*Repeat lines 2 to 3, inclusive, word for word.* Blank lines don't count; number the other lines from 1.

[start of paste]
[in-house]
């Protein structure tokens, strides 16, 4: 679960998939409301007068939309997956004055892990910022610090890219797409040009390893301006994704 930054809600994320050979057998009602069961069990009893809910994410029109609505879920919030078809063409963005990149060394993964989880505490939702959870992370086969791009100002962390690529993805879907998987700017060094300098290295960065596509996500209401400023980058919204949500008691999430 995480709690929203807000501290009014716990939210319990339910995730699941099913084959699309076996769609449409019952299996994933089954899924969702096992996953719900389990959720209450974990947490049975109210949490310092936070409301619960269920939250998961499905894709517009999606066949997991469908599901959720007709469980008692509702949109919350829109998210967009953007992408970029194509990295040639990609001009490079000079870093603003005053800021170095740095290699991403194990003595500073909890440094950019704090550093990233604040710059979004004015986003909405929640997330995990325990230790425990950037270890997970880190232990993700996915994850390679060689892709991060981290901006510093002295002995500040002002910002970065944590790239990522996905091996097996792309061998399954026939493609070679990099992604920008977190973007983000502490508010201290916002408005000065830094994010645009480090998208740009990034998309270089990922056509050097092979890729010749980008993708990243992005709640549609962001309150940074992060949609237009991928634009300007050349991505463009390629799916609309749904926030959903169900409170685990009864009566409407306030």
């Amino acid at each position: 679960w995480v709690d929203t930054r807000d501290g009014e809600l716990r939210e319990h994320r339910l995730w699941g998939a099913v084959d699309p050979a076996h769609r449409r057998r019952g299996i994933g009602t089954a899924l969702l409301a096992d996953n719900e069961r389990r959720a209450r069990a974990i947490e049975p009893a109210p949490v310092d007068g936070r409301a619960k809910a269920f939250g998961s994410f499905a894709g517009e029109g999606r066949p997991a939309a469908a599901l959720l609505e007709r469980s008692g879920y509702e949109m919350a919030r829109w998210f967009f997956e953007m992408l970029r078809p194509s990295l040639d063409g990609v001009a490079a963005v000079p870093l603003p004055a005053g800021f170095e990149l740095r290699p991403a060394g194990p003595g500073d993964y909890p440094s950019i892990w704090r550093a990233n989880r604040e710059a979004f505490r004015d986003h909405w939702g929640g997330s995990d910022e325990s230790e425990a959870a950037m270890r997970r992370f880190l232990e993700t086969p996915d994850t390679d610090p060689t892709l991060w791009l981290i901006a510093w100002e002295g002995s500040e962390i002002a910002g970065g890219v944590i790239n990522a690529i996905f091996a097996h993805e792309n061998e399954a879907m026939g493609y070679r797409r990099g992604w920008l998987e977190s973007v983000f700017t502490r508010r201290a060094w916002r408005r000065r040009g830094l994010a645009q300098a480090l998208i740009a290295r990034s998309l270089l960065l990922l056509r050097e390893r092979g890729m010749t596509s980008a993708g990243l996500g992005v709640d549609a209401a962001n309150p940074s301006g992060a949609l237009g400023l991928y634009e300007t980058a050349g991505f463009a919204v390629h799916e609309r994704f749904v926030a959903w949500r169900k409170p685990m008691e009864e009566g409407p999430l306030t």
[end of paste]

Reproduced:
């Protein structure tokens, strides 16, 4: 679960998939409301007068939309997956004055892990910022610090890219797409040009390893301006994704 930054809600994320050979057998009602069961069990009893809910994410029109609505879920919030078809063409963005990149060394993964989880505490939702959870992370086969791009100002962390690529993805879907998987700017060094300098290295960065596509996500209401400023980058919204949500008691999430 995480709690929203807000501290009014716990939210319990339910995730699941099913084959699309076996769609449409019952299996994933089954899924969702096992996953719900389990959720209450974990947490049975109210949490310092936070409301619960269920939250998961499905894709517009999606066949997991469908599901959720007709469980008692509702949109919350829109998210967009953007992408970029194509990295040639990609001009490079000079870093603003005053800021170095740095290699991403194990003595500073909890440094950019704090550093990233604040710059979004004015986003909405929640997330995990325990230790425990950037270890997970880190232990993700996915994850390679060689892709991060981290901006510093002295002995500040002002910002970065944590790239990522996905091996097996792309061998399954026939493609070679990099992604920008977190973007983000502490508010201290916002408005000065830094994010645009480090998208740009990034998309270089990922056509050097092979890729010749980008993708990243992005709640549609962001309150940074992060949609237009991928634009300007050349991505463009390629799916609309749904926030959903169900409170685990009864009566409407306030």
């Amino acid at each position: 679960w995480v709690d929203t930054r807000d501290g009014e809600l716990r939210e319990h994320r339910l995730w699941g998939a099913v084959d699309p050979a076996h769609r449409r057998r019952g299996i994933g009602t089954a899924l969702l409301a096992d996953n719900e069961r389990r959720a209450r069990a974990i947490e049975p009893a109210p949490v310092d007068g936070r409301a619960k809910a269920f939250g998961s994410f499905a894709g517009e029109g999606r066949p997991a939309a469908a599901l959720l609505e007709r469980s008692g879920y509702e949109m919350a919030r829109w998210f967009f997956e953007m992408l970029r078809p194509s990295l040639d063409g990609v001009a490079a963005v000079p870093l603003p004055a005053g800021f170095e990149l740095r290699p991403a060394g194990p003595g500073d993964y909890p440094s950019i892990w704090r550093a990233n989880r604040e710059a979004f505490r004015d986003h909405w939702g929640g997330s995990d910022e325990s230790e425990a959870a950037m270890r997970r992370f880190l232990e993700t086969p996915d994850t390679d610090p060689t892709l991060w791009l981290i901006a510093w100002e002295g002995s500040e962390i002002a910002g970065g890219v944590i790239n990522a690529i996905f091996a097996h993805e792309n061998e399954a879907m026939g493609y070679r797409r990099g992604w920008l998987e977190s973007v983000f700017t502490r508010r201290a060094w916002r408005r000065r040009g830094l994010a645009q300098a480090l998208i740009a290295r990034s998309l270089l960065l990922l056509r050097e390893r092979g890729m010749t596509s980008a993708g990243l996500g992005v709640d549609a209401a962001n309150p940074s301006g992060a949609l237009g400023l991928y634009e300007t980058a050349g991505f463009a919204v390629h799916e609309r994704f749904v926030a959903w949500r169900k409170p685990m008691e009864e009566g409407p999430l306030t």